Like all of V. S. Naipaul's "travel" books, The Masque of Africa encompasses a much larger narrative and purpose: to judge the effects of belief (in indigenous animisms, the foreign religions of Christianity and Islam, the cults of leaders and mythical history) upon the progress of civilization.
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"A sharply written and engrossing exploration of the effects of religious and spiritual belief on societies. Effective both as a vivid piece of travel writing and for its glimpses of belief in Africa." - Library Journal
"Ever fair-minded, soberly reflective, and conciliatory, Naipaul offers his sage observations in the hope that by learning more, we accept greater." - Publishers Weekly
"A work more narrative than reflective, but Naipaul's prose remains smooth, subtle, often silvery." - Kirkus
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V.S. Naipaul (Vidiadhar Surajprasad) was born in Chaguanas, Trinidad, on 17 August 1932, the eldest son of a second-generation Indian. He was educated at Queen's Royal College, Trinidad, and, after winning a government scholarship, in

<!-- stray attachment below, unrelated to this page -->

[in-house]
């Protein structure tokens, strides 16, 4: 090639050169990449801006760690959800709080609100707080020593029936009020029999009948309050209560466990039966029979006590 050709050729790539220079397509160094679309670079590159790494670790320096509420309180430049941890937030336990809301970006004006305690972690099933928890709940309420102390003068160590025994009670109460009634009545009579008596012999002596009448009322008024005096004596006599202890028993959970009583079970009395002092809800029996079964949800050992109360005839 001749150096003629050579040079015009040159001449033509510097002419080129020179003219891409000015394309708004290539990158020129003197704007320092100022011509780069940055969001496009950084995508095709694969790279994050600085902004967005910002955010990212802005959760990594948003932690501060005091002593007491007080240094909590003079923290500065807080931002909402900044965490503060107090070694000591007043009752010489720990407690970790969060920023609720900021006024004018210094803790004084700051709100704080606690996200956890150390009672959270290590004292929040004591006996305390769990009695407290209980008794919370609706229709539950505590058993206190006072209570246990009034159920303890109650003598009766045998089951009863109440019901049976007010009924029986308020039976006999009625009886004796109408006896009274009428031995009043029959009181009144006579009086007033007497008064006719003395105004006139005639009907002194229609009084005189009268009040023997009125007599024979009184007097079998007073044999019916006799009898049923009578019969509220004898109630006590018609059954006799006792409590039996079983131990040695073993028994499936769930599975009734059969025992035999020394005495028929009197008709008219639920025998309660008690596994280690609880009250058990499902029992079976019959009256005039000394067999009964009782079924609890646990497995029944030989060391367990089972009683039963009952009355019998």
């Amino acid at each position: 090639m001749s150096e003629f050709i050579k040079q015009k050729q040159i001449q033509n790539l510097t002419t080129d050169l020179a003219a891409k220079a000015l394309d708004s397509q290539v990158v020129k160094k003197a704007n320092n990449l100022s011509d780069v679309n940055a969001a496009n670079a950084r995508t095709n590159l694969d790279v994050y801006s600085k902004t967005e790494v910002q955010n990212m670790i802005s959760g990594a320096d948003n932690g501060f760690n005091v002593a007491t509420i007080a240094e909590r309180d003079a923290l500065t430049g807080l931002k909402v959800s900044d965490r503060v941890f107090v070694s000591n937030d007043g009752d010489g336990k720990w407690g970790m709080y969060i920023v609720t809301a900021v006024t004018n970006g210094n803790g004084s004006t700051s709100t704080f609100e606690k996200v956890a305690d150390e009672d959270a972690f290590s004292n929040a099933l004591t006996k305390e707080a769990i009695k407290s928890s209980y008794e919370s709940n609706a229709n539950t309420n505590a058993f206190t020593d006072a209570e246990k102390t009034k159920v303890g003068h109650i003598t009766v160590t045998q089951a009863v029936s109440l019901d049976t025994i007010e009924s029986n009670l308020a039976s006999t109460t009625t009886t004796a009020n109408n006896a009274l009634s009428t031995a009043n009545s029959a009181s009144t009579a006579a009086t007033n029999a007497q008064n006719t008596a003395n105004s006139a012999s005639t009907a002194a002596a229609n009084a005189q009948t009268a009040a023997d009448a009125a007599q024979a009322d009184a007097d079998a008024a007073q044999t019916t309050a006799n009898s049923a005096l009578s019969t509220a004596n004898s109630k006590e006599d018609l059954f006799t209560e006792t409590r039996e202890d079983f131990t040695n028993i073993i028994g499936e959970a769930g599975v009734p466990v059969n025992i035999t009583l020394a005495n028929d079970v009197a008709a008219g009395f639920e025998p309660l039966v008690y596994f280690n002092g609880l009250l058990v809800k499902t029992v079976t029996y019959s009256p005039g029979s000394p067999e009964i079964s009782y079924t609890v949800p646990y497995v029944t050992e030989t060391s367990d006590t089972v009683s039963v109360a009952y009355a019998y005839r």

England at University College, Oxford. He worked briefly for the BBC as a writer and editor for the 'Caribbean Voices' programme.
His first three books are comic portraits of Trinidadian society. The Mystic Masseur (1957) won the Mail on Sunday/John Llewellyn Rhys Prize in 1958 and was adapted as a film with a screenplay by Caryl Phillips in 2001. Miguel Street (1959), a collection of short stories, won a Somerset Maugham Award. His acclaimed novel A House for Mr Biswas (1961), is based on his father's life in Trinidad. His first novel set in England, Mr...
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